Kentucky Mission Reaches Out to County
Welcoming. Active. Involved. These are a few words Aston Franciscan Sister Colette Gerry, pastoral coordinator of Glenmary's Sts. John and Elizabeth mission in Grayson, Ky., uses to describe her mission members. "They want to do as much as they can," she says, "for the mission and our Carter County community."
The Grayson Catholic community is composed of about 45 English-speaking and 10 Spanish-speaking households—in a county whose population is less than 1 percent Catholic. A visiting Glenmary priest celebrates English and Spanish Masses every Sunday, and Sister Colette coordinates programs for sacramental preparation, religious education, RCIA and more.
"This is a poor, minimum-wage area of Eastern Kentucky with quite a few people on fixed incomes," says Sister Colette. "But our mission members are still known around here for helping other people."
The county's Good Samaritan Food Pantry, established by the mission in the 1980s, is now an ecumenical effort. But Sts. John and Elizabeth members still collect food monthly to help keep the shelves stocked. Meals on Wheels and Habitat for Humanity are other ongoing projects for mission members. They also help with a Christmas outreach program, another community initiative started by the mission that assists needy families.
In addition, in neighboring Elliott County where there is no Catholic church, Sister Colette serves on the board of the emergency food and shelter program.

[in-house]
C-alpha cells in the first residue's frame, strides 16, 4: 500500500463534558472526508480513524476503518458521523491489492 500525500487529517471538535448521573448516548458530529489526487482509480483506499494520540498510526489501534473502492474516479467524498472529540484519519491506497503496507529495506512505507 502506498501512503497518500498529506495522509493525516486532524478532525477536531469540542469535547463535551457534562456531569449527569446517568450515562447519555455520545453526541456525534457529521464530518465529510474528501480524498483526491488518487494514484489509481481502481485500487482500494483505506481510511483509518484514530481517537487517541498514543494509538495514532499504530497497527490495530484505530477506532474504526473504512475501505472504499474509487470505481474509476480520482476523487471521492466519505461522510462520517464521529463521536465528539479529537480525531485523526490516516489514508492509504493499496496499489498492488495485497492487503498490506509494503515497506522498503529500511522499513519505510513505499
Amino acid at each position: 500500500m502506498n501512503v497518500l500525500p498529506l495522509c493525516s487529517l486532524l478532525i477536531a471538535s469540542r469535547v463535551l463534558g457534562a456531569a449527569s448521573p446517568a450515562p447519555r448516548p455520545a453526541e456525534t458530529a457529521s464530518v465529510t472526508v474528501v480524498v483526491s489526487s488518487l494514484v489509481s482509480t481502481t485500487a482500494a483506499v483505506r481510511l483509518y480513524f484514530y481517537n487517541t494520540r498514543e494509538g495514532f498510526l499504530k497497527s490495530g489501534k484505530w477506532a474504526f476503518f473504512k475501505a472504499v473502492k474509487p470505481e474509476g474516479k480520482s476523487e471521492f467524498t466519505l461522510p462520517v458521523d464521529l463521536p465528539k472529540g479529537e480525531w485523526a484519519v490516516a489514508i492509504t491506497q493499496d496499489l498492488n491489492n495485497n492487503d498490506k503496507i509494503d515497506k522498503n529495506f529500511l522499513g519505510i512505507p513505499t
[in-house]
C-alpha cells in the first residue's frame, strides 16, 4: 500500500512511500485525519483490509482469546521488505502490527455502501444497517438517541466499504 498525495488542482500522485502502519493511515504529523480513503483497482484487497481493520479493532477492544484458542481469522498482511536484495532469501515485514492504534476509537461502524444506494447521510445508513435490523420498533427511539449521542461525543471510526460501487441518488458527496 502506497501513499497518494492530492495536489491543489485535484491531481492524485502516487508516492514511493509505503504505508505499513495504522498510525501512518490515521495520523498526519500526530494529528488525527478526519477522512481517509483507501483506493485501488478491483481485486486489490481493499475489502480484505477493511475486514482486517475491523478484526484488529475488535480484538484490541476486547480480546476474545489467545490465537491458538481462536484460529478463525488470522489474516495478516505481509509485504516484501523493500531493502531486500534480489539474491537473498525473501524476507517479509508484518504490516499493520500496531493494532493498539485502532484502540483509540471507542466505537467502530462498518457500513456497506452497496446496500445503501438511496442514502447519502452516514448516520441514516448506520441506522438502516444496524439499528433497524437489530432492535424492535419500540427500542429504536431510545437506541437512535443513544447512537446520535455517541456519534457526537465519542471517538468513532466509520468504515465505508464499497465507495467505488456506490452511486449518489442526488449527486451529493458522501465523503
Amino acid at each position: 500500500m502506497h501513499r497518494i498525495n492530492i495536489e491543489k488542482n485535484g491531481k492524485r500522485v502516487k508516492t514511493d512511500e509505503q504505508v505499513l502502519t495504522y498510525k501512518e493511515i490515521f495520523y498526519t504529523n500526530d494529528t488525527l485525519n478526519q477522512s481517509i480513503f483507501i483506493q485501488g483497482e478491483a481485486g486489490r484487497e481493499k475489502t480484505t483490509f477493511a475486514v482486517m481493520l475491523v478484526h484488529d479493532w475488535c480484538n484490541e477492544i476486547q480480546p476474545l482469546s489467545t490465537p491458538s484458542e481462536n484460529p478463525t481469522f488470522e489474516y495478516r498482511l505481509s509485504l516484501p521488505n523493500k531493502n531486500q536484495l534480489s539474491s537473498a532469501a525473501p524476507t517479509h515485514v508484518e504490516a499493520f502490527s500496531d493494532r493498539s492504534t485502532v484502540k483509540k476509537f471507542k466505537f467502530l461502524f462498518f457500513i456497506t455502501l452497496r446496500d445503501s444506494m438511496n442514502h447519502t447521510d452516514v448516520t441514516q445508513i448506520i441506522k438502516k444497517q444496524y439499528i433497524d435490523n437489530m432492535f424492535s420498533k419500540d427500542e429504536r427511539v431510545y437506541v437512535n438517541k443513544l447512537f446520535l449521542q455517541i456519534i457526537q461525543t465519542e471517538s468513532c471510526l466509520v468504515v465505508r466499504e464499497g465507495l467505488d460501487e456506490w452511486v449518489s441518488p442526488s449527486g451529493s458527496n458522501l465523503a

But she quickly adds that their mission and outreach work would be extremely challenging to do if the mission didn't receive support from its adopting parishes—Our Lady of Perpetual Help Church in Maple Shade, N.J. (since 1984); St. Monica Church in East Peoria, Ill. (since 2001); and St. Bernard Church in Springfield, Ohio (since 2006)—through Glenmary's Adopt-a-Mission program.
"The most important part of our adoption relationships is the bond of prayer," says Sister Colette. "Without that, the rest isn't as meaningful. When we pray for each other every week, we're very conscious of the other parish and their needs. We all become missionaries by prayer."
But she points out that the financial support is also very important. "Otherwise we'd be very busy just figuring out how to keep the doors open," she says. "We're very blessed to have our adopting parishes."
After a donation is received, Sister Colette sends a thank-you note and shares the latest news from the mission. "For example, the adopters helped us replace our 38-year-old furnace," she says. "They also help us buy materials for programs like Vacation Bible School.
"The sense of ownership in our mission is very strong. Our adopters are part of our family, and we help each other answer the mission call."
For information about adopting a Glenmary mission or missioner, contact Allison Barrett—email@example.com or 800-935-0975, ext. 7440.
This article originally appeared in the Summer 2009 issue of Home Mission News.